The prickly question of how high Dell (NASDAQ:DELL) should be valued — given the slumping personal computer market — has followed the company’s buyout journey since the very beginning. The proposal submitted by founder Michael Dell and private equity firm Silver Lake, which offered $13.65 per share to take the company private, prompted outrage in several shareholders over the proposed price, but it was tempered by a condition set by the special committee of the company’s board. After the $24.4 billion offer was announced on February 5, the committee mandated that any offer submitted during the 45-day go-shop period must be explored “in good faith.”
Several bids flew in under the March 22 deadline set by board, putting the future of the company into question. As Reuters reported, Dell received alternative proposals from Blackstone Group (NYSE:BX) and Carl Icahn that could be superior to the $24.4 billion takeover offer. “The new bids could turn the sale of Dell into a three-horse race that could drag out for months,” noted the publication. “It also could threaten the future of Michael Dell, who founded the technology giant at the age of 19 with just $1,000.”
Mr. Dell has said he is willing to explore the possibility of collaborating with third parties to work out alternative proposals, but the company said the board’s special committee is still continuing to support the pending sale to Michael Dell and Silver Lake. Still, the committee is determining whether either offer could trump the existing deal, reported Reuters.
Icahn Enterprises (NASDAQ:IEP) offered to pay $15 per share for a 58 percent stake in Dell, while Blackstone proposed an offer of $14.25 per share. Sources told the publication that Icahn has put forward the possibility of working with Blackstone as well, and that the two groups have had preliminary talks. “We plan to review the Blackstone proposal in greater detail,” Icahn Enterprises said Monday, adding that the Michael Dell-Silver Lake proposal “significantly undervalues Dell…
The three proposed offers have created a varied landscape of possible paths for Dell’s board to consider. One problem that the special committee must figure out is how to compare the proposals. Both Blackstone’s and Icahn’s offers will keep a portion of Dell’s stock publicly traded, while Mr. Dell’s offer will take the computer manufacturer private.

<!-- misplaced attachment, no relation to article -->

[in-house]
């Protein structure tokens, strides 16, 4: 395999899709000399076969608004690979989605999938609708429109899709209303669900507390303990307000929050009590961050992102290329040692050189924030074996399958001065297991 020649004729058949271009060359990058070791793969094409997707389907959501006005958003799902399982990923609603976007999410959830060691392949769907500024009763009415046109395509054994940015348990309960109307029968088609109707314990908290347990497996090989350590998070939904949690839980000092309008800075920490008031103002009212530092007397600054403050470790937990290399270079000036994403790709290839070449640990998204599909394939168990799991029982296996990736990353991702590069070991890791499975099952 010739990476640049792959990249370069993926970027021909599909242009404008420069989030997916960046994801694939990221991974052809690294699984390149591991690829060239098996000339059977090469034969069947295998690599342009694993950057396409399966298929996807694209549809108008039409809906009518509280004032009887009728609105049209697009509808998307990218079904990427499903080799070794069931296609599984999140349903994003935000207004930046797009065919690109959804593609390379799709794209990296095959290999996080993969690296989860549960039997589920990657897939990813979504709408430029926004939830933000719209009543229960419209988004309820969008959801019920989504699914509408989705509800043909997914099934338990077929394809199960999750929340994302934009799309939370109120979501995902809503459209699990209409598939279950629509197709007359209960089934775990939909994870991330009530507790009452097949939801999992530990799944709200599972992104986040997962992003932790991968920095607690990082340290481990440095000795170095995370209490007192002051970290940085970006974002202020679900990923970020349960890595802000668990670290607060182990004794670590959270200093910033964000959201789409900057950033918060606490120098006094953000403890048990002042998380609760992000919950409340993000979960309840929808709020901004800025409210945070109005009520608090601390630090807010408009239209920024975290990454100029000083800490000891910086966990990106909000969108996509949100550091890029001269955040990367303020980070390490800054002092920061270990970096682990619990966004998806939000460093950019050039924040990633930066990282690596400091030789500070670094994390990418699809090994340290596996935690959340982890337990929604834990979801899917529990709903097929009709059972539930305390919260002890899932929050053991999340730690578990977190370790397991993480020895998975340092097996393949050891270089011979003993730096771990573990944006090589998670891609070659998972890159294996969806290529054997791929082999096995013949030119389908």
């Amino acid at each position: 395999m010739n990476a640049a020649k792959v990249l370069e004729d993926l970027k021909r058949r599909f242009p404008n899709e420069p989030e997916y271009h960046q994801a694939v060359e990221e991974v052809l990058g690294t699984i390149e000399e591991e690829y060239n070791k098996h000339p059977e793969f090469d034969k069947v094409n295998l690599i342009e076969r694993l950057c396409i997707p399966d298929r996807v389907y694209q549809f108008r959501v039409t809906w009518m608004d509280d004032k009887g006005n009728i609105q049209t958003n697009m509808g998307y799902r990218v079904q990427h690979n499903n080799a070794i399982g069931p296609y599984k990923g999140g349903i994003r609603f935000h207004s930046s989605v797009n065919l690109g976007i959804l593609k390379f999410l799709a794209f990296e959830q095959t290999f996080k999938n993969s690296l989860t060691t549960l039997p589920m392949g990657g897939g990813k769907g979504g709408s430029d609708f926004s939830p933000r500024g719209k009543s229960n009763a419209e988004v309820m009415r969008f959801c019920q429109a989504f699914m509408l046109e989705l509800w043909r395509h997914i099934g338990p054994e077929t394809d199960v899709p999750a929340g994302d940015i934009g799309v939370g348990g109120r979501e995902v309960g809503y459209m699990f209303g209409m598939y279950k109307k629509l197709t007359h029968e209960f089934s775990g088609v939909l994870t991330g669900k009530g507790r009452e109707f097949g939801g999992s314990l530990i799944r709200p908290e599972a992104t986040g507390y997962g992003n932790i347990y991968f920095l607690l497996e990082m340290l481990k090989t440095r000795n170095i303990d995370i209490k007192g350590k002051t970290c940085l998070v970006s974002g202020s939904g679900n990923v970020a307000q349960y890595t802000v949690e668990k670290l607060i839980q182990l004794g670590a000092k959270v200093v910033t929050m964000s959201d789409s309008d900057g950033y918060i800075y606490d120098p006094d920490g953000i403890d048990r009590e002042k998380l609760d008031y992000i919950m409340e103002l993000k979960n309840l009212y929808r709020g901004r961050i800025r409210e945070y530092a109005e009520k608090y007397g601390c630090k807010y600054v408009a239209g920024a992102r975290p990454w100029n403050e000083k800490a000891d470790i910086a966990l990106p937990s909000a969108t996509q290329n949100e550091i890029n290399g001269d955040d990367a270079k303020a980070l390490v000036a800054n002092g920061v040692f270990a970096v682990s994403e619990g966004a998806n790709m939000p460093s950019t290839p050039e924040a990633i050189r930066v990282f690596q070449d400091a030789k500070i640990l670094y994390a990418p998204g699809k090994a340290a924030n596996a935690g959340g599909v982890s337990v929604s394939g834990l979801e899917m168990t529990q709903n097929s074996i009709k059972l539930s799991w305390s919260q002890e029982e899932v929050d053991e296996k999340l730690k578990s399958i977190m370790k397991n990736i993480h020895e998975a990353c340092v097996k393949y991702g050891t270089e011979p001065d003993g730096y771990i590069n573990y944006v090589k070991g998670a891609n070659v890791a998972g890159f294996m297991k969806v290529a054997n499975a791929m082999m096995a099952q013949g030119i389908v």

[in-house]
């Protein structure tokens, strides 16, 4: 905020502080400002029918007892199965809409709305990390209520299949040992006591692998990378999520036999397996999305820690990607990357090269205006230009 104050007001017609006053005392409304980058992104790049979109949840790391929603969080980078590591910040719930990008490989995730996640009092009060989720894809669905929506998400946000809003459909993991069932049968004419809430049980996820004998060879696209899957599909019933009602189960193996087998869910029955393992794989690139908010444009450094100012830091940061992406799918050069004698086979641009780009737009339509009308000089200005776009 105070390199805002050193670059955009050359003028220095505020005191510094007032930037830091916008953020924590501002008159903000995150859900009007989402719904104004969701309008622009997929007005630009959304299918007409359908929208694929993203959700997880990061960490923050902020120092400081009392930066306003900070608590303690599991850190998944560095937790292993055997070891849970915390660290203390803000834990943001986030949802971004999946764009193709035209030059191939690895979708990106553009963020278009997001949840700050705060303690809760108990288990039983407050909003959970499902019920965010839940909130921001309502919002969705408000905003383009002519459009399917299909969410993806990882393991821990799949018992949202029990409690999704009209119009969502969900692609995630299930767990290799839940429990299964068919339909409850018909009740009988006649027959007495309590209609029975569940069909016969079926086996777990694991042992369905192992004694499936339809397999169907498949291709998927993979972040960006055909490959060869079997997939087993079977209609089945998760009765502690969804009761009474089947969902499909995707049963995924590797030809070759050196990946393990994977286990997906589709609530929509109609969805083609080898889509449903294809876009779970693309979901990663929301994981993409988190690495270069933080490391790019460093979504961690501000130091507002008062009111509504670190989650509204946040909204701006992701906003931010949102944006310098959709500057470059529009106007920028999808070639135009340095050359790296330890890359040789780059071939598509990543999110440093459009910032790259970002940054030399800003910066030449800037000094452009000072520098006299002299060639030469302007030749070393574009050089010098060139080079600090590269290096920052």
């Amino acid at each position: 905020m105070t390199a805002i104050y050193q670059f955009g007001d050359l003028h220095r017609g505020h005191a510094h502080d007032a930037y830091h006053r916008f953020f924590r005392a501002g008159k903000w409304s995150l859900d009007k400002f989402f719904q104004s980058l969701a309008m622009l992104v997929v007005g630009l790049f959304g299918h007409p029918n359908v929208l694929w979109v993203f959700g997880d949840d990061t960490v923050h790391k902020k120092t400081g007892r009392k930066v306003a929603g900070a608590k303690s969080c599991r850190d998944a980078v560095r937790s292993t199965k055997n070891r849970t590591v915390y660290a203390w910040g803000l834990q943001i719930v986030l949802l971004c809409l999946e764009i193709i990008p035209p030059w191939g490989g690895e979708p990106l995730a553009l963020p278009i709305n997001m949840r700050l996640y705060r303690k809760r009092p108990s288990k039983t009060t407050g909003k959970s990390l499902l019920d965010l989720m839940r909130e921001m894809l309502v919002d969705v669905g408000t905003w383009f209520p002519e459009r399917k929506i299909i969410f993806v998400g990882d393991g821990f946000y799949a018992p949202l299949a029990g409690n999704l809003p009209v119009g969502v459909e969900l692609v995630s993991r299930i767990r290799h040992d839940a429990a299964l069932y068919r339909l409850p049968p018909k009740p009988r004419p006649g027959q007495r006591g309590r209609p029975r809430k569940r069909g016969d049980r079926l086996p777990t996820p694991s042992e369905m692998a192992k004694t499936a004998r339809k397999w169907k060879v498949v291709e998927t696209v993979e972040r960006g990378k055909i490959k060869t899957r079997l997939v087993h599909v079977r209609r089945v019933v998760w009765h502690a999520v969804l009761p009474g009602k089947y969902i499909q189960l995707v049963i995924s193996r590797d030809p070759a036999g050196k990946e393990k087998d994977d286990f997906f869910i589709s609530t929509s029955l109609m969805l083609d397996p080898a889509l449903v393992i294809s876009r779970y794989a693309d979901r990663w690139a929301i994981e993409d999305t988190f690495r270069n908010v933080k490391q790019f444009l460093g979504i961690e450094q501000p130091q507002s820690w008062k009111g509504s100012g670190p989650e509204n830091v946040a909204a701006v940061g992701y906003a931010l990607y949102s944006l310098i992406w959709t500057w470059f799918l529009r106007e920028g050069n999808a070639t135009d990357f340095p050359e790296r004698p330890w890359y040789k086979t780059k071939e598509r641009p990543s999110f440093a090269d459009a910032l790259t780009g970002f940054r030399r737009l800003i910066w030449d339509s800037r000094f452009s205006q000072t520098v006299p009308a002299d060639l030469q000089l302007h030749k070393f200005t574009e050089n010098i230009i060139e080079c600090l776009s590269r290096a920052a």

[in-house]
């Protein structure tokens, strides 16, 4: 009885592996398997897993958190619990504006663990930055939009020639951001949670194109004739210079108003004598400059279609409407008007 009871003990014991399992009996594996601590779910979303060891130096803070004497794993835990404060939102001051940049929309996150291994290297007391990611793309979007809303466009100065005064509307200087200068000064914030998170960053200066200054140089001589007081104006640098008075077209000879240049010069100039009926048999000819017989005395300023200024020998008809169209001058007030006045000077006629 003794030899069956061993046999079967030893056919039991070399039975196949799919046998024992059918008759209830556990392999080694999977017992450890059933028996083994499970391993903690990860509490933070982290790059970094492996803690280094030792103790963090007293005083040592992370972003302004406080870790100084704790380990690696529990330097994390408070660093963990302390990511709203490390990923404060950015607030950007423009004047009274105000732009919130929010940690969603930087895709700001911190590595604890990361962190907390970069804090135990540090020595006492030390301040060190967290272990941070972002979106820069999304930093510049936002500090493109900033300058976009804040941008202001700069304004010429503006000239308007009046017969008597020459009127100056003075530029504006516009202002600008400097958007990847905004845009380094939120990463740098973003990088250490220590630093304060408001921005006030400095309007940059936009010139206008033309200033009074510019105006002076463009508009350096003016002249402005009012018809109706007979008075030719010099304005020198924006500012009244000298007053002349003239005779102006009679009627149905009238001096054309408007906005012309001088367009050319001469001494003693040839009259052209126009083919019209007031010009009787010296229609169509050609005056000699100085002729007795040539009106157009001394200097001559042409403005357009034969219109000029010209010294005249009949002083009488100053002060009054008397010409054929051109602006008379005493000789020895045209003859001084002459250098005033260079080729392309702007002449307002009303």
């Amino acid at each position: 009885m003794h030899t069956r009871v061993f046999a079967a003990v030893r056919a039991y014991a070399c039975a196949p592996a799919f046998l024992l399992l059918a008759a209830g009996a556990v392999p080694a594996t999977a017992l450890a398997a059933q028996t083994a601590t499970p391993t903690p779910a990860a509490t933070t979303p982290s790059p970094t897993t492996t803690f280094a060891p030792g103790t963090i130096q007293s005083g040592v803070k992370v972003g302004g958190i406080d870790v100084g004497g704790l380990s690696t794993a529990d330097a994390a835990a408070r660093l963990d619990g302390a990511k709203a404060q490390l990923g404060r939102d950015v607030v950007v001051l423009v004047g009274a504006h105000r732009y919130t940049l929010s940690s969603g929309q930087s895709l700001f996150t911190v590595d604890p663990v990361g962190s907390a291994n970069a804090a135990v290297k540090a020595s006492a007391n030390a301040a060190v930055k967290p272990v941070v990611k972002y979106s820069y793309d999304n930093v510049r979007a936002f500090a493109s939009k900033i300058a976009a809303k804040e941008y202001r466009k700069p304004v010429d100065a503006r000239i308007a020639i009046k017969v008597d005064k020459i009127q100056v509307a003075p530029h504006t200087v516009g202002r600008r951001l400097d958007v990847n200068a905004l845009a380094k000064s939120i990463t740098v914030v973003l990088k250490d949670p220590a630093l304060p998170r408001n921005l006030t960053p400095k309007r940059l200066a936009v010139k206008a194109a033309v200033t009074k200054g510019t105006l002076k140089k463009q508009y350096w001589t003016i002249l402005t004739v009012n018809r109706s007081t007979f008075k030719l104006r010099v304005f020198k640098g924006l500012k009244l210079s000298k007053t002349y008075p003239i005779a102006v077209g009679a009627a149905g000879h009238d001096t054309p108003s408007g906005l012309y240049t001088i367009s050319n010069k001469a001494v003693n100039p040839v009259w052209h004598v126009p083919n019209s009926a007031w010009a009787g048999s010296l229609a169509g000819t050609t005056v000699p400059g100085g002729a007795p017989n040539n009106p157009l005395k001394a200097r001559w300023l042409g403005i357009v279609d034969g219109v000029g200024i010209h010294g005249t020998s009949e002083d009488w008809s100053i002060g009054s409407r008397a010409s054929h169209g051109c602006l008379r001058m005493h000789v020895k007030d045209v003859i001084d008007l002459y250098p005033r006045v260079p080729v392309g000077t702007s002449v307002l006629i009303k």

Major shareholders — including Southeastern Asset Management and T. Rowe Price (NASDAQ:TROW) — have also said that Mr. Dell’s offer undervalued the company and have pledged to vote against the deal, which requires a majority of shareholders, except the founder, to pass. But Silver Lake has no plans to increase its offer until Dell’s special committee rules on the rival proposals. If their offer is found to be superior, Silver Lake and Michael Dell will get one opportunity to revisit their original bid.
“With three forces at work, we believe a higher buyout bid is in the cards and we continue to believe that an $18.00 buyout price for Dell makes sense; however, it is unlikely that this price level will occur in the first round of bidding,” wrote Topeka Capital Markets analyst Brian White in a note circulated Monday. The firm’s price target was based on a calculation of 7.7 times its 2014 pro forma earnings per share estimate plus net cash per share. Another way to calculate that figure is to use a straight price to earnings ratio of 10x. “This $18.00 price tag approaches the mid-point (i.e., $18.83) of the $13.65 buyout price and Southeastern’s $24.00 valuation assessment,” added White.